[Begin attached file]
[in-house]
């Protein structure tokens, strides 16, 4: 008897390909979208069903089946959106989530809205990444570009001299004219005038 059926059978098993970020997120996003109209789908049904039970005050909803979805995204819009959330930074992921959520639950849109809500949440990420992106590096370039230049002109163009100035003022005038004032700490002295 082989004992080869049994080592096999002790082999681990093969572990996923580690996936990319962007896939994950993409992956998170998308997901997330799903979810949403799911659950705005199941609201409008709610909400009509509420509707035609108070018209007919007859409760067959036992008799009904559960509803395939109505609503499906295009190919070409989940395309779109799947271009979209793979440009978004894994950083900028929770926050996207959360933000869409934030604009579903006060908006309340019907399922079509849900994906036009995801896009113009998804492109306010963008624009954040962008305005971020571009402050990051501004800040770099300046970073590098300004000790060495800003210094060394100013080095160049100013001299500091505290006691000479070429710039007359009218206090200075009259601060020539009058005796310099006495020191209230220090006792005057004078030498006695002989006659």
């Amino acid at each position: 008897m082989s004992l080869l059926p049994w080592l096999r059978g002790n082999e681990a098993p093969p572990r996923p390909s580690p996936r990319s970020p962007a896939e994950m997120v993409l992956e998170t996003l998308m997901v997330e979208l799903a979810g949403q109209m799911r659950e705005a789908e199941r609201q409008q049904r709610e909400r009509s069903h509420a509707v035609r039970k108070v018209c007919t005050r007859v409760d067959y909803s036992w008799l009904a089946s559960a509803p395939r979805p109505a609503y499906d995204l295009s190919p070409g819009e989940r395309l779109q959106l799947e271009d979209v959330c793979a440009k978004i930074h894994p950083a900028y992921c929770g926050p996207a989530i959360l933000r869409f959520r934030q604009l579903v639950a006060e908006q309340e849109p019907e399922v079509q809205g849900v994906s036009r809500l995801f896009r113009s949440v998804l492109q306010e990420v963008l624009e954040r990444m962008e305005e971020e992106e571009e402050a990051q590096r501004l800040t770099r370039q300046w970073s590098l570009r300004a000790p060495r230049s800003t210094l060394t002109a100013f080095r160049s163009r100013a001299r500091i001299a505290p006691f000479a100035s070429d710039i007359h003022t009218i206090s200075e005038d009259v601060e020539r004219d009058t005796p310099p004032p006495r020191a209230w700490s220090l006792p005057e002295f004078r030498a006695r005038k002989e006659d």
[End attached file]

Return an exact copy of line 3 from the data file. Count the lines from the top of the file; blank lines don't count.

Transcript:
């Amino acid at each position: 008897m082989s004992l080869l059926p049994w080592l096999r059978g002790n082999e681990a098993p093969p572990r996923p390909s580690p996936r990319s970020p962007a896939e994950m997120v993409l992956e998170t996003l998308m997901v997330e979208l799903a979810g949403q109209m799911r659950e705005a789908e199941r609201q409008q049904r709610e909400r009509s069903h509420a509707v035609r039970k108070v018209c007919t005050r007859v409760d067959y909803s036992w008799l009904a089946s559960a509803p395939r979805p109505a609503y499906d995204l295009s190919p070409g819009e989940r395309l779109q959106l799947e271009d979209v959330c793979a440009k978004i930074h894994p950083a900028y992921c929770g926050p996207a989530i959360l933000r869409f959520r934030q604009l579903v639950a006060e908006q309340e849109p019907e399922v079509q809205g849900v994906s036009r809500l995801f896009r113009s949440v998804l492109q306010e990420v963008l624009e954040r990444m962008e305005e971020e992106e571009e402050a990051q590096r501004l800040t770099r370039q300046w970073s590098l570009r300004a000790p060495r230049s800003t210094l060394t002109a100013f080095r160049s163009r100013a001299r500091i001299a505290p006691f000479a100035s070429d710039i007359h003022t009218i206090s200075e005038d009259v601060e020539r004219d009058t005796p310099p004032p006495r020191a209230w700490s220090l006792p005057e002295f004078r030498a006695r005038k002989e006659d």